Flu season seems to be starting a little bit earlier this year, according to area health care providers.
Both Wesley Medical Center and Via Christi have seen their first cases of influenza for the season in the past 10 days. So far, all of the cases have been influenza A.
“The No. 1 way to prevent it is the vaccine, particularly this year since we know it’s protective against that strain of the flu,” said Joann Paul, director of quality and infection control for Wesley Medical Center.
At Via Christi Hospital on St. Francis, an adult was hospitalized with the H3N2 strain of the virus earlier this week.
“So far, the activity nationally of the flu is low,” said Hewitt Goodpasture, a physician and medical director for infection control and prevention at Via Christi.
“There is an aggressive program out to get everyone to take the vaccine who is six months of age or older.”
Earlier this week, the first laboratory-confirmed case of influenza for the state was announced by the Kansas Department of Health and Environment.
In the Wichita area, the flu usually peaks at the end of January, unless there’s an unusual strain or pandemic, like a few years ago with H1N1, or swine flu, Goodpasture said.
“If you’re sick for just a few days, it isn’t true influenza,” he said. “People that have really had it will know the difference.”
Health officials say that it’s not too late to receive a flu vaccination.
“There’s no excuse not to have the influenza vaccine unless you have severe allergic reactions, but now there’s a subcutaneous vaccine that avoids issues with interaction and a nasal (spray),” Paul said.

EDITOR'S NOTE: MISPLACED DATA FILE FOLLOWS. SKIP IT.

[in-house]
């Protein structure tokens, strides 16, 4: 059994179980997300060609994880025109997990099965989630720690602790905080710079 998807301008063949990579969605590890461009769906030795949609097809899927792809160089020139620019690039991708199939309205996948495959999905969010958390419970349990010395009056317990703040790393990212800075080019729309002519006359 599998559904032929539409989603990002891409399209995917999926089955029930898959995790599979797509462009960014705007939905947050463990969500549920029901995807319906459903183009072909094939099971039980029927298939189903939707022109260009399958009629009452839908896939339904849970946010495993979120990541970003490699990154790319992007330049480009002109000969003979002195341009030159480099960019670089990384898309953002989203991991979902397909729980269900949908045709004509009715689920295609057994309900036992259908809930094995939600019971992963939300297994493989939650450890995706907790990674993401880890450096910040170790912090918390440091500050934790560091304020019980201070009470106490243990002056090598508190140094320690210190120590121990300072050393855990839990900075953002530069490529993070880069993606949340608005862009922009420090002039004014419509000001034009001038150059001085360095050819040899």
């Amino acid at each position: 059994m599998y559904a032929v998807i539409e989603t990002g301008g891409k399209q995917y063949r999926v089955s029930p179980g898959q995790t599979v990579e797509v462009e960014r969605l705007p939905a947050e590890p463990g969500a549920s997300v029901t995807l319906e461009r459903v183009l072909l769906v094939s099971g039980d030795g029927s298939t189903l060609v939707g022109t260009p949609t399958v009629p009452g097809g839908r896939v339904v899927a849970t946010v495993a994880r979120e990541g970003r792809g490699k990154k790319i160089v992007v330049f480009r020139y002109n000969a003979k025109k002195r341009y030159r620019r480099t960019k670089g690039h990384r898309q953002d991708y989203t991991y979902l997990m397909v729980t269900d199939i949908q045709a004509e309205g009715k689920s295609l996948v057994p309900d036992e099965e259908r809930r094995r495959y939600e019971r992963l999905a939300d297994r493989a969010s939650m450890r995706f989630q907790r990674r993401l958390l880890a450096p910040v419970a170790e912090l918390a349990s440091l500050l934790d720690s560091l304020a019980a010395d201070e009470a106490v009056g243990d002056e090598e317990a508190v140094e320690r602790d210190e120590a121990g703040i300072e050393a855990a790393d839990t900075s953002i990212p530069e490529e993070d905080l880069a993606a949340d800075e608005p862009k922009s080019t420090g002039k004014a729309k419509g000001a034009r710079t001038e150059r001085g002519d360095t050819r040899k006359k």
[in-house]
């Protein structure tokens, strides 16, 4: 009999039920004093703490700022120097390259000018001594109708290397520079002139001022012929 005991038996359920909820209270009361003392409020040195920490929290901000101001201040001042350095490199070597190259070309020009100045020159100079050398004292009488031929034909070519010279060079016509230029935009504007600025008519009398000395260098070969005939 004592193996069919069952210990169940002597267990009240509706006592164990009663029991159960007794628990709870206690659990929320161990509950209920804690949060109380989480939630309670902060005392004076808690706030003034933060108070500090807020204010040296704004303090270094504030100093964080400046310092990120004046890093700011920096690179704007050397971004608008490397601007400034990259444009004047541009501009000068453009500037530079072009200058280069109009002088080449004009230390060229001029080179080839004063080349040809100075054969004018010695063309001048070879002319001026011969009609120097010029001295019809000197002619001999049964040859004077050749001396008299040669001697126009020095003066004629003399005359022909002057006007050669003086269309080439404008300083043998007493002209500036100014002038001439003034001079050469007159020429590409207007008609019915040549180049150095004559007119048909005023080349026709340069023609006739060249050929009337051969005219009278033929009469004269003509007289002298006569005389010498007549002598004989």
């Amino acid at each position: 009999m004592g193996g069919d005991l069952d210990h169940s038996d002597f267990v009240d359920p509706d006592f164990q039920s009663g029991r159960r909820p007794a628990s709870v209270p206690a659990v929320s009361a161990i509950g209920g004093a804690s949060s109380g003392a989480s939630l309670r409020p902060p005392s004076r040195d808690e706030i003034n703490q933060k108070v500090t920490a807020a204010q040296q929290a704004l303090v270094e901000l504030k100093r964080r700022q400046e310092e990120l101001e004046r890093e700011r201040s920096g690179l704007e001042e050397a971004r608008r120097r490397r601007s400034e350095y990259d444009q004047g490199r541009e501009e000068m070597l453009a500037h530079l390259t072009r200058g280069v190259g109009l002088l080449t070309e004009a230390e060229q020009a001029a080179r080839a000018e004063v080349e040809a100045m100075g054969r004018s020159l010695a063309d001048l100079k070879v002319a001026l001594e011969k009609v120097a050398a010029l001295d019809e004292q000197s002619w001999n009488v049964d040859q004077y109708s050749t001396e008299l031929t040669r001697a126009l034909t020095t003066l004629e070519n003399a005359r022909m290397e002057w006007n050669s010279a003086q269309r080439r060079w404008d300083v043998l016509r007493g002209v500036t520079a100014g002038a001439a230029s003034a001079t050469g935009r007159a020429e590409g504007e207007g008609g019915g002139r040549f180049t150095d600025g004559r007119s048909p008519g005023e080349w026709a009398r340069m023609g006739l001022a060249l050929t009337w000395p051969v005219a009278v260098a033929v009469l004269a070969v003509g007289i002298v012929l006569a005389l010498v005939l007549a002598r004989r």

The vaccine is made up of three different strains that are predicted to circulate this year based on what circulated at the end of the last flu season. This year’s vaccine includes two influenza A strains — H3N3 and H1N1 — and an influenza B strain, according to the Centers for Disease Control and Prevention.
During the flu season last year in Kansas, influenza A, H3 strains, made up 79 percent of laboratory-confirmed influenza cases, according to the KDHE. More than 1,300 people died in Kansas during the 2011-12 season from pneumonia or influenza.
Because the H3N2 strain shows a history of drug resistance, Goodpasture said it’s better to be vaccinated instead of catching it and relying on antiviral drugs.
Goodpasture says they encourage people to get immunized in October so their bodies have time to respond before the flu starts to freely circulate in mid-December, but there is still time to get good results.
Although there are some risks with taking the vaccine, those are greatly outweighed by the benefits of not getting the flu, Goodpasture said. Most commonly, people who receive the vaccine may experience tenderness in their arms or fever.
“The risk of getting influenza and getting something dire is much greater than getting the vaccine,” Goodpasture said.
Symptoms of flu include fever, dry cough, exhaustion and muscle aches. If left untreated, it can lead to pneumonia, ear and sinus infections, and other complications.
Influenza is spread through droplet transmission, including droplets on the hands and in the air. Health care providers encourage people to cover their mouths when coughing or sneezing and to practice good hand washing.
If you think you have influenza, you should stay home and seek medical attention if you have difficulty breathing, Paul said.